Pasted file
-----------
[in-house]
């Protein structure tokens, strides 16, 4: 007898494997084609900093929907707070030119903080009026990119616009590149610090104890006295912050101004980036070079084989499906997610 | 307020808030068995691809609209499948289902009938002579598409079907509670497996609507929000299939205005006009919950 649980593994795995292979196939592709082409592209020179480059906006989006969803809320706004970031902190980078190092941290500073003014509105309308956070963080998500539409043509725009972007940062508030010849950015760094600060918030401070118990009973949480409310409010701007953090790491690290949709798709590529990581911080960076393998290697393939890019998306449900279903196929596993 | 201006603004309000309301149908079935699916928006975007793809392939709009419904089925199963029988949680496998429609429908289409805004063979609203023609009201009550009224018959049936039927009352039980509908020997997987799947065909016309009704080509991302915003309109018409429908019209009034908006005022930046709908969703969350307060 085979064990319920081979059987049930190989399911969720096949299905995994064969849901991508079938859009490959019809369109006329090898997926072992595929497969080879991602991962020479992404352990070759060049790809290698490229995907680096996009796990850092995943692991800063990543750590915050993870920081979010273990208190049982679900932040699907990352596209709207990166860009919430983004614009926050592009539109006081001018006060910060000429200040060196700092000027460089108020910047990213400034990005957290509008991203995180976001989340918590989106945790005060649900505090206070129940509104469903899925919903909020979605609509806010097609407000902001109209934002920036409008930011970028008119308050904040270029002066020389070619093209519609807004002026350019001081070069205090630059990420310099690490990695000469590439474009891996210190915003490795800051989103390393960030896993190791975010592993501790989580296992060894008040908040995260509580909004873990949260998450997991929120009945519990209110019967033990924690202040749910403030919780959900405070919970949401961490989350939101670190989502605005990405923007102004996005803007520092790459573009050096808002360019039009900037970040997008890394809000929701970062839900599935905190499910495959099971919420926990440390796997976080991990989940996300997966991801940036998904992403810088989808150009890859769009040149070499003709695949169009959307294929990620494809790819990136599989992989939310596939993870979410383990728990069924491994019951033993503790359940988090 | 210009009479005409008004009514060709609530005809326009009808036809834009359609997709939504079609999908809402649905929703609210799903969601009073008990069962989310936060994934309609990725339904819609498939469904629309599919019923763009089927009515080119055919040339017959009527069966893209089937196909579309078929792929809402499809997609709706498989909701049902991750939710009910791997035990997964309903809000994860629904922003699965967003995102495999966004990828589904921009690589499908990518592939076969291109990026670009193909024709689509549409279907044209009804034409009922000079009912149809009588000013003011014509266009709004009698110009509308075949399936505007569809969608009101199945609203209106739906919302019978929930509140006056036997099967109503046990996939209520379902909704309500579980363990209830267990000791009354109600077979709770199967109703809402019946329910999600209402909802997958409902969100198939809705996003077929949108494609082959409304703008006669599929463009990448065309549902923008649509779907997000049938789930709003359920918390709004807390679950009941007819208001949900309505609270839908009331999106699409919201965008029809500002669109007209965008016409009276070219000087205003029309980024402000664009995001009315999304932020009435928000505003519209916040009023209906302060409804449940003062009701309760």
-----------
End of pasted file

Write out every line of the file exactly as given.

[in-house]
């Protein structure tokens, strides 16, 4: 007898494997084609900093929907707070030119903080009026990119616009590149610090104890006295912050101004980036070079084989499906997610 | 307020808030068995691809609209499948289902009938002579598409079907509670497996609507929000299939205005006009919950 649980593994795995292979196939592709082409592209020179480059906006989006969803809320706004970031902190980078190092941290500073003014509105309308956070963080998500539409043509725009972007940062508030010849950015760094600060918030401070118990009973949480409310409010701007953090790491690290949709798709590529990581911080960076393998290697393939890019998306449900279903196929596993 | 201006603004309000309301149908079935699916928006975007793809392939709009419904089925199963029988949680496998429609429908289409805004063979609203023609009201009550009224018959049936039927009352039980509908020997997987799947065909016309009704080509991302915003309109018409429908019209009034908006005022930046709908969703969350307060 085979064990319920081979059987049930190989399911969720096949299905995994064969849901991508079938859009490959019809369109006329090898997926072992595929497969080879991602991962020479992404352990070759060049790809290698490229995907680096996009796990850092995943692991800063990543750590915050993870920081979010273990208190049982679900932040699907990352596209709207990166860009919430983004614009926050592009539109006081001018006060910060000429200040060196700092000027460089108020910047990213400034990005957290509008991203995180976001989340918590989106945790005060649900505090206070129940509104469903899925919903909020979605609509806010097609407000902001109209934002920036409008930011970028008119308050904040270029002066020389070619093209519609807004002026350019001081070069205090630059990420310099690490990695000469590439474009891996210190915003490795800051989103390393960030896993190791975010592993501790989580296992060894008040908040995260509580909004873990949260998450997991929120009945519990209110019967033990924690202040749910403030919780959900405070919970949401961490989350939101670190989502605005990405923007102004996005803007520092790459573009050096808002360019039009900037970040997008890394809000929701970062839900599935905190499910495959099971919420926990440390796997976080991990989940996300997966991801940036998904992403810088989808150009890859769009040149070499003709695949169009959307294929990620494809790819990136599989992989939310596939993870979410383990728990069924491994019951033993503790359940988090 | 210009009479005409008004009514060709609530005809326009009808036809834009359609997709939504079609999908809402649905929703609210799903969601009073008990069962989310936060994934309609990725339904819609498939469904629309599919019923763009089927009515080119055919040339017959009527069966893209089937196909579309078929792929809402499809997609709706498989909701049902991750939710009910791997035990997964309903809000994860629904922003699965967003995102495999966004990828589904921009690589499908990518592939076969291109990026670009193909024709689509549409279907044209009804034409009922000079009912149809009588000013003011014509266009709004009698110009509308075949399936505007569809969608009101199945609203209106739906919302019978929930509140006056036997099967109503046990996939209520379902909704309500579980363990209830267990000791009354109600077979709770199967109703809402019946329910999600209402909802997958409902969100198939809705996003077929949108494609082959409304703008006669599929463009990448065309549902923008649509779907997000049938789930709003359920918390709004807390679950009941007819208001949900309505609270839908009331999106699409919201965008029809500002669109007209965008016409009276070219000087205003029309980024402000664009995001009315999304932020009435928000505003519209916040009023209906302060409804449940003062009701309760």